1.0 Overview of Occupational Hazards Environmental services professionals at hospitals and other health care facilities face many hazards in the workplace every day. Listed below are some of these hazards: When they enter patient rooms, they may become exposed to infectious diseases. They risk exposure to bloodborne pathogens from dirty needles that are occasionally thrown away in the biohazard and general waste streams. They work with chemicals that are often corrosive and dangerous if not handled properly. They are a category of worker at risk of latex allergy from ongoing latex exposure. They may become injured from slips, trips, and falls, or heavy lifting. All of the hazards listed above can be controlled by establishing warning systems, engineering and administrative controls, and safe work practices,. To ensure hazard control in the workplace, the Occupational Safety and Health Administration (OSHA) has established many laws that employers must comply with to provide a safe working environment for their employees.
Microorganisms & Infectious Agents
2.0 Microorganisms & Infectious Agents Websters dictionary defines the word microorganism as an animal or plant of microscopic size. An animal or plant of this size is too small to be seen by the naked eye and can only be seen with a special instrument called a microscope. There are many different kinds of microorganisms. Some of them are able to make people sick and are often called germs. A hospital laboratory has many microscopes on hand for technicians to use so that they can identify the germs that make people sick. Germs come in many shapes and sizes and are sometimes called infectious agents. There are six different types of infectious agents recognized by the Centers for Disease Control (CDC) and they are listed below: 1. Bacterial agents - examples include Tuberculosis (TB), Staphylococcus (staph), or Legionella (Legionnaires disease) 2. Fungal agents - examples include Aspergillus (mold) and Tinea (ringworm) 3. Viral agents - examples include Hepatitis B Virus, Hepatitis C Virus, HIV (AIDS), 4. Parasitic agents - examples include Giardia and Trichomoniasis 5. Prions - examples include Kuru and Creutzfeldt-Jakob Disease (CJD or mad cow disease) 6. Rickettsial agents - examples include Rocky Mountain spotted fever and Lyme Disease Although only a few examples have been provided for each of the infectious agents listed above, there are many more that make people sick.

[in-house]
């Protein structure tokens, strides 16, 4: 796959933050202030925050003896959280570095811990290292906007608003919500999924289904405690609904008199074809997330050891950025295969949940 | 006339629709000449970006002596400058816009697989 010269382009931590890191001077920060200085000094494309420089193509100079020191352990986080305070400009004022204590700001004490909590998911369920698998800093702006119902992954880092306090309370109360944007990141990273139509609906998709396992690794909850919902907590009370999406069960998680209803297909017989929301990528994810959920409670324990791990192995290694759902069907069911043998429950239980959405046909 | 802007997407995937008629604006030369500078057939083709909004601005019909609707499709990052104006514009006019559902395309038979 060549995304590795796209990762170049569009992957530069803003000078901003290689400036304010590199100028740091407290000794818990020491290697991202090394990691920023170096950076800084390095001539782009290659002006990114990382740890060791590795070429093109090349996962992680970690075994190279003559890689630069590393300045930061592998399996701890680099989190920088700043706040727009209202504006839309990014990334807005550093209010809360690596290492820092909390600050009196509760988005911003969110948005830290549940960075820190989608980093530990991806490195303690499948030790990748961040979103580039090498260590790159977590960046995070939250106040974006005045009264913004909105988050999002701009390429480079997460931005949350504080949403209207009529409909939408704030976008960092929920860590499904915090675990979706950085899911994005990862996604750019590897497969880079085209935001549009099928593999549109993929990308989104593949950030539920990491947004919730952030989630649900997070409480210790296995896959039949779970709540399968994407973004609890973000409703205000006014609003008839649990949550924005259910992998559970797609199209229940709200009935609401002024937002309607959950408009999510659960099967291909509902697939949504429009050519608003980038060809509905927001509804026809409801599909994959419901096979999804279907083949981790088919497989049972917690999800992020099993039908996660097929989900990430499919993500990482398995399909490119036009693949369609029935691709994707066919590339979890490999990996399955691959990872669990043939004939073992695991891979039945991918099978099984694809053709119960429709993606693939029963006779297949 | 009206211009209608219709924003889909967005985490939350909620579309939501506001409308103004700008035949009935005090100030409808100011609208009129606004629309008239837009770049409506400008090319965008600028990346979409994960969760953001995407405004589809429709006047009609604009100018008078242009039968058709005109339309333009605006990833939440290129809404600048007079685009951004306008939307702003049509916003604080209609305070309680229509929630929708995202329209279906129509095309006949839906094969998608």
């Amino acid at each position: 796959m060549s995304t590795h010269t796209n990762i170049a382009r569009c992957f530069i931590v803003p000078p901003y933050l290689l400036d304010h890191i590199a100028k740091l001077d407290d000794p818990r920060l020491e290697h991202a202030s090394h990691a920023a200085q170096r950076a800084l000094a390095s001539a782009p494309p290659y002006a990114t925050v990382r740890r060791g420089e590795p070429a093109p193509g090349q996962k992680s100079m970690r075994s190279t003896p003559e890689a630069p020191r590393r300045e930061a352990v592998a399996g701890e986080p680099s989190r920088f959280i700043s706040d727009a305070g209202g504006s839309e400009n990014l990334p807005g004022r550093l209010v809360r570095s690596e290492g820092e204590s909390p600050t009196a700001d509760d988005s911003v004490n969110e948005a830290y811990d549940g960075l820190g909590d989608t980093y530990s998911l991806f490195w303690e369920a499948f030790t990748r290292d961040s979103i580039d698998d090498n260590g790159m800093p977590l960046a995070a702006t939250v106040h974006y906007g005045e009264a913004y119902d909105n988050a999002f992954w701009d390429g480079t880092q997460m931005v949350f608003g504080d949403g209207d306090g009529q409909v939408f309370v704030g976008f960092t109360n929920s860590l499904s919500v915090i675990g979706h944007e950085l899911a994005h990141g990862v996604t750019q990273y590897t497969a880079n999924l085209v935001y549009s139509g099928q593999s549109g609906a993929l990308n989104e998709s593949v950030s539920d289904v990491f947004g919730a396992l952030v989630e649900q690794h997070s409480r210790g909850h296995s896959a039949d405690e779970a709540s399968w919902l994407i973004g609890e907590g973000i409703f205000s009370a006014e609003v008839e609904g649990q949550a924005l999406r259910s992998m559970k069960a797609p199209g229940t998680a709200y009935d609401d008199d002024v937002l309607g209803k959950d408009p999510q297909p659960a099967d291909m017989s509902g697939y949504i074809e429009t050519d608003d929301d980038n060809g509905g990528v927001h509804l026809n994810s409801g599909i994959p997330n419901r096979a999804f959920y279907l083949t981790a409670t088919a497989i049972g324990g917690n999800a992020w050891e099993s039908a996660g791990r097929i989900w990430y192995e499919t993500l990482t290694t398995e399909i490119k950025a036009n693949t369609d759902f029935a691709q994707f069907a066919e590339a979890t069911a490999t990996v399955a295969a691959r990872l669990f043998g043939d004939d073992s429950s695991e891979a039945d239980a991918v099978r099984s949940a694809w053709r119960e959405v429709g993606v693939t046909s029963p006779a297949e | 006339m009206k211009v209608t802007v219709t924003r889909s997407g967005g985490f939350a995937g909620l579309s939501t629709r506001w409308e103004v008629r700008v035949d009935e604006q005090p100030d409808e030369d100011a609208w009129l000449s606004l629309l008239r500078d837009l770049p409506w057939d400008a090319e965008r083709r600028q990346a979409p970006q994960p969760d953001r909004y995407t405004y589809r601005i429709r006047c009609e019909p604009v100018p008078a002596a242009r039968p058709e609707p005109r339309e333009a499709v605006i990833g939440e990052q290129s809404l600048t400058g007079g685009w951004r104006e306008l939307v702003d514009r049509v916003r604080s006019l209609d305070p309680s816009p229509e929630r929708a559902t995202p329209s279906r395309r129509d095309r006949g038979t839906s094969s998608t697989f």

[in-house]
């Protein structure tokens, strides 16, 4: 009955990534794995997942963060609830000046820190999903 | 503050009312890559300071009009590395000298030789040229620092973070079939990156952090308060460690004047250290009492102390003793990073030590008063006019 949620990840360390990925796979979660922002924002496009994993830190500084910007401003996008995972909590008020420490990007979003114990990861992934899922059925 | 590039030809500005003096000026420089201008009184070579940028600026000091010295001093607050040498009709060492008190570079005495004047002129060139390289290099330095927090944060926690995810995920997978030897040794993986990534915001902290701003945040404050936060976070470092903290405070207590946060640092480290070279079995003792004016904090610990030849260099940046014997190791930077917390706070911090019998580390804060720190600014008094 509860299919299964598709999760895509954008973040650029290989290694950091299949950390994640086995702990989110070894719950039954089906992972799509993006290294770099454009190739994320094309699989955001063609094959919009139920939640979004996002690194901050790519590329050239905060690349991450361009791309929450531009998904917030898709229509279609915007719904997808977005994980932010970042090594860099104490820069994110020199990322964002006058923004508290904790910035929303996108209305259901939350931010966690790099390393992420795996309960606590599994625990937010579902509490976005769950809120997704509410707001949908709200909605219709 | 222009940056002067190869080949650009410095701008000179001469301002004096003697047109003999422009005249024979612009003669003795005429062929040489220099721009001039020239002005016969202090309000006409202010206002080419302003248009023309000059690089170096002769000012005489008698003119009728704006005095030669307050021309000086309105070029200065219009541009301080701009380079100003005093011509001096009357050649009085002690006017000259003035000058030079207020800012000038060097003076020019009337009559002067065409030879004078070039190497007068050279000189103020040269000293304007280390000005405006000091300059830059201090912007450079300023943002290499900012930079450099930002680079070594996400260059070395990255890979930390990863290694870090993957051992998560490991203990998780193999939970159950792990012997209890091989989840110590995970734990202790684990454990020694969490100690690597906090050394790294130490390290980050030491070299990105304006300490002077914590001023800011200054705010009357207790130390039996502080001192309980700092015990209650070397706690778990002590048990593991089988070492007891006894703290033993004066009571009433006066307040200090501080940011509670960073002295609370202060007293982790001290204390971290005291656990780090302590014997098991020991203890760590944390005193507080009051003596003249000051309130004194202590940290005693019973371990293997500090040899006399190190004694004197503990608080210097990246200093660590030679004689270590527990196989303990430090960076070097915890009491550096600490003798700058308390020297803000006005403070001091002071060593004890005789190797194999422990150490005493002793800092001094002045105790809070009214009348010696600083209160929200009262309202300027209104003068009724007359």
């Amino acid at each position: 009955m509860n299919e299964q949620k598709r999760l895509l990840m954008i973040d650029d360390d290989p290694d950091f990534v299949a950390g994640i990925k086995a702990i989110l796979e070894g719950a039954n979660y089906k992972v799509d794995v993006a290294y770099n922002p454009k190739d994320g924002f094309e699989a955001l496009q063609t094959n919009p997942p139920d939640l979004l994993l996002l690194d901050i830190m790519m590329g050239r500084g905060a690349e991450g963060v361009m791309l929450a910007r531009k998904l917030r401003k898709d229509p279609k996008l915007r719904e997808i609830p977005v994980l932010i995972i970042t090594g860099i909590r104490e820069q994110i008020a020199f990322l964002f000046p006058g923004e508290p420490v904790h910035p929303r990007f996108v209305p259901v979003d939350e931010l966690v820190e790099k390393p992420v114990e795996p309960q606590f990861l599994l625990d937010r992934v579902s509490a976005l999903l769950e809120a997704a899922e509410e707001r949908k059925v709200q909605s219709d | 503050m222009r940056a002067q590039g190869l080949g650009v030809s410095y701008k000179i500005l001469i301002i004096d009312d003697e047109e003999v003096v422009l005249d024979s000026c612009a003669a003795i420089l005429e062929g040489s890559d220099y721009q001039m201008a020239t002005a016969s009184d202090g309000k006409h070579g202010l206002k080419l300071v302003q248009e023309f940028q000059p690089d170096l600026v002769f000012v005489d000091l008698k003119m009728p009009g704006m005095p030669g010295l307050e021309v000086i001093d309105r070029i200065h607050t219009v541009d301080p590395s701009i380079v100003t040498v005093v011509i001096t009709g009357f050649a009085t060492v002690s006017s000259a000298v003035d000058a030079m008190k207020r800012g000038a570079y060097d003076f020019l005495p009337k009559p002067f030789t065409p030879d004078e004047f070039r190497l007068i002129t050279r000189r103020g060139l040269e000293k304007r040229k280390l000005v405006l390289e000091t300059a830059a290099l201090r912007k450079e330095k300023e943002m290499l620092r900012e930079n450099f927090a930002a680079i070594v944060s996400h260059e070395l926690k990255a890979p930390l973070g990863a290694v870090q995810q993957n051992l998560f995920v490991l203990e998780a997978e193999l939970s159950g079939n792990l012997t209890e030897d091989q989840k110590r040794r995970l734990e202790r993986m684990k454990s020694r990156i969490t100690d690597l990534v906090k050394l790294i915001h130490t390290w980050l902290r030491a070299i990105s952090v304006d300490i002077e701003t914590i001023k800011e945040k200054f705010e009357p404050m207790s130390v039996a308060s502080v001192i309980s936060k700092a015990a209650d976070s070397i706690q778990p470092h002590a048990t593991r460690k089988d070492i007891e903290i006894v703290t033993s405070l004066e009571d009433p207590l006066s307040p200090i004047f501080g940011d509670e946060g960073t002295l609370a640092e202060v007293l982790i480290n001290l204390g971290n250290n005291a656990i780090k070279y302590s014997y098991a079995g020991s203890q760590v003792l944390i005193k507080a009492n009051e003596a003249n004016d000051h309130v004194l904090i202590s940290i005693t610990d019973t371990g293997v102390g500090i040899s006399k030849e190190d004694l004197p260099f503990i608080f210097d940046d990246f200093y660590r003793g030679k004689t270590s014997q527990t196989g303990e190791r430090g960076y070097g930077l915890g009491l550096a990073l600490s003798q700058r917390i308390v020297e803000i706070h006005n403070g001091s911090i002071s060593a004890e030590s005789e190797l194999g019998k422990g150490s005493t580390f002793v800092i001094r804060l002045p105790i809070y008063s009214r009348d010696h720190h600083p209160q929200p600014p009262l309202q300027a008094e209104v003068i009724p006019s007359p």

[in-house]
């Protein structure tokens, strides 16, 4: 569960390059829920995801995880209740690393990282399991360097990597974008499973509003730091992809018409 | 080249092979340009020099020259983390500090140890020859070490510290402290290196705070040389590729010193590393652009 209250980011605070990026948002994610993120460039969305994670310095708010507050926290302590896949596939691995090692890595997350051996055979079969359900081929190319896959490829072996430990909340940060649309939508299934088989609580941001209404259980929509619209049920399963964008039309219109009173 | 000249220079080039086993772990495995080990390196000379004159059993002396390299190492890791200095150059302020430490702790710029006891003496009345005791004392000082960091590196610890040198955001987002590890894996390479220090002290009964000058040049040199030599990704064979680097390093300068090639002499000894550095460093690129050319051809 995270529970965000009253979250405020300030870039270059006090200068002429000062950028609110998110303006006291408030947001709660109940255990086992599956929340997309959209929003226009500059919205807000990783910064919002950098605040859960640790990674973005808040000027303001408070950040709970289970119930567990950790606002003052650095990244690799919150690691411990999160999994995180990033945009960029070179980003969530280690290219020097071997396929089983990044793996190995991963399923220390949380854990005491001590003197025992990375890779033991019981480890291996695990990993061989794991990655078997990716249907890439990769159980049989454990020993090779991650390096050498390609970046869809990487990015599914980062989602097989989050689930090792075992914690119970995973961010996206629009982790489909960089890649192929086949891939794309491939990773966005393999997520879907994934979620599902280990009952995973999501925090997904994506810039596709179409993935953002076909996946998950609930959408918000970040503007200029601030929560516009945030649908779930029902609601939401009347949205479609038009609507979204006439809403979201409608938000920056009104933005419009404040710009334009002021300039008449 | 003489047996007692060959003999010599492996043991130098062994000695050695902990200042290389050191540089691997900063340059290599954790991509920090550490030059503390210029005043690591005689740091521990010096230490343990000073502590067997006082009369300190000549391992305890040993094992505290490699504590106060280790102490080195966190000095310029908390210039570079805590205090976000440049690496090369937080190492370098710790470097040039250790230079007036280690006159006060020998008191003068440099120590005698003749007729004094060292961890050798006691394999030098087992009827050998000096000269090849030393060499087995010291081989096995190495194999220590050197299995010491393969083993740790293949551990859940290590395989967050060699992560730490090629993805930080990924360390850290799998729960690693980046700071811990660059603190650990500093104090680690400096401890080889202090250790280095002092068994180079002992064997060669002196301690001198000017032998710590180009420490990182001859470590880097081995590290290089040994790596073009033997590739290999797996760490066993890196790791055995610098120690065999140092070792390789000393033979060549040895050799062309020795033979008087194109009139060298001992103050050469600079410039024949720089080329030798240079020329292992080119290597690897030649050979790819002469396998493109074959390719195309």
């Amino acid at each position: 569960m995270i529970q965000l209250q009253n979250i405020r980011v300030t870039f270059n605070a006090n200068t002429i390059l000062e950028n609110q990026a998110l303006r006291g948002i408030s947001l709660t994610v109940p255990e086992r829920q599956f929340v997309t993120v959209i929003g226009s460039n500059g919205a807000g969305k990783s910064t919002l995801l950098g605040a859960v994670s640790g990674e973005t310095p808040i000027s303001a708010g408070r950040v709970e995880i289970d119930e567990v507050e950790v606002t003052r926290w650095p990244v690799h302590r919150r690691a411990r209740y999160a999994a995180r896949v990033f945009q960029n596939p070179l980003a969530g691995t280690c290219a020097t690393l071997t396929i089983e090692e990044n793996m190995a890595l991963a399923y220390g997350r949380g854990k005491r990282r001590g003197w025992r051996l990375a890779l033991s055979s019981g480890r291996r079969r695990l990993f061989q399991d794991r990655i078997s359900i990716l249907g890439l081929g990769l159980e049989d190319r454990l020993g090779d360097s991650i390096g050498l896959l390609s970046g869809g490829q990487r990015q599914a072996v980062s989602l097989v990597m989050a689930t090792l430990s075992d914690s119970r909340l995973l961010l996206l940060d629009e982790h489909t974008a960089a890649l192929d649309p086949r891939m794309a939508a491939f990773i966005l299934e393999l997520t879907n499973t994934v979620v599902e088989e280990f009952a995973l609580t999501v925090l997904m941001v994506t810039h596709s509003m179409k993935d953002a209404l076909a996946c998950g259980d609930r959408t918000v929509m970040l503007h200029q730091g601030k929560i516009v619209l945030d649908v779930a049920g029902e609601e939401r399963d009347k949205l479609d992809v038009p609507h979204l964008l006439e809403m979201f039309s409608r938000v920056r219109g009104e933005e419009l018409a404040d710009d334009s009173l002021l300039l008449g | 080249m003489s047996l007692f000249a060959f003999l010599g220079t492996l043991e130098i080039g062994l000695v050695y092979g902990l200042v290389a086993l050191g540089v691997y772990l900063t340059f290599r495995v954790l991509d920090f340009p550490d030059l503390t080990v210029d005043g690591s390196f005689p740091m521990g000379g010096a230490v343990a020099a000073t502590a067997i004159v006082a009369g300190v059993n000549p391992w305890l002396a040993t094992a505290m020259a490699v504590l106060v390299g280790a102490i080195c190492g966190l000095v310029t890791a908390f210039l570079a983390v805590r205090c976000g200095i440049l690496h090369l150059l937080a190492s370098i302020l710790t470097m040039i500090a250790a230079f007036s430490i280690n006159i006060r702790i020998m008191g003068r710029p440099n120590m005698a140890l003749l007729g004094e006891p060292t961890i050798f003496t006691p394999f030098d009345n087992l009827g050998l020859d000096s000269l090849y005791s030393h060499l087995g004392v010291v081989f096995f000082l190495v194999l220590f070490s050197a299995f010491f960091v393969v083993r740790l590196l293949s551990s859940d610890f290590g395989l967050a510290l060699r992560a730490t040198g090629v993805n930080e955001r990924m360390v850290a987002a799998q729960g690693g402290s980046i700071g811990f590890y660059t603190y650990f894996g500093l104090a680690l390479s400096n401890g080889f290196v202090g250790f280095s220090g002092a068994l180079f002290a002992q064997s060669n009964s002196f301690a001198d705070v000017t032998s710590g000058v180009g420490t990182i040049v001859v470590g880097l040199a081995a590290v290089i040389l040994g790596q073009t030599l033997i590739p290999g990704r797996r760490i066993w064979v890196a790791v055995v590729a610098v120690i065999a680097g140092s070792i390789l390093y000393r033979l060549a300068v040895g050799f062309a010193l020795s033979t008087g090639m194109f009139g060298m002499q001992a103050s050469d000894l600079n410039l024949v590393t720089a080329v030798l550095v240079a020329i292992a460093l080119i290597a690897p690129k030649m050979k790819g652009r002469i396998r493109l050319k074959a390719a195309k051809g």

In order for an infectious agent to make a person sick, it must first come into contact with that person. This contact is called an exposure. Following are examples of exposures that can occur in a health care facility: EXAMPLE 1 Infectious bacteria would be found in the spit of a patient with Tuberculosis (TB). If such a patient coughs, the TB bacteria get into the air with the spit and can infect anyone in the room who is not wearing a mask (N-95 respirator). Coming into contact with the TB bacteria is an example of how a person could be exposed to TB and become sick with Tuberculosis. Tuberculosis is a disease that doctors are having a hard time treating and many people who get this disease die. Environmental services professionals in the health care setting must protect themselves by wearing masks when they enter TB isolation rooms. In a 1995 publication, CDC researchers reported the results of a study that found the annual risk of contracting TB was higher for hospital housekeepers than nurses.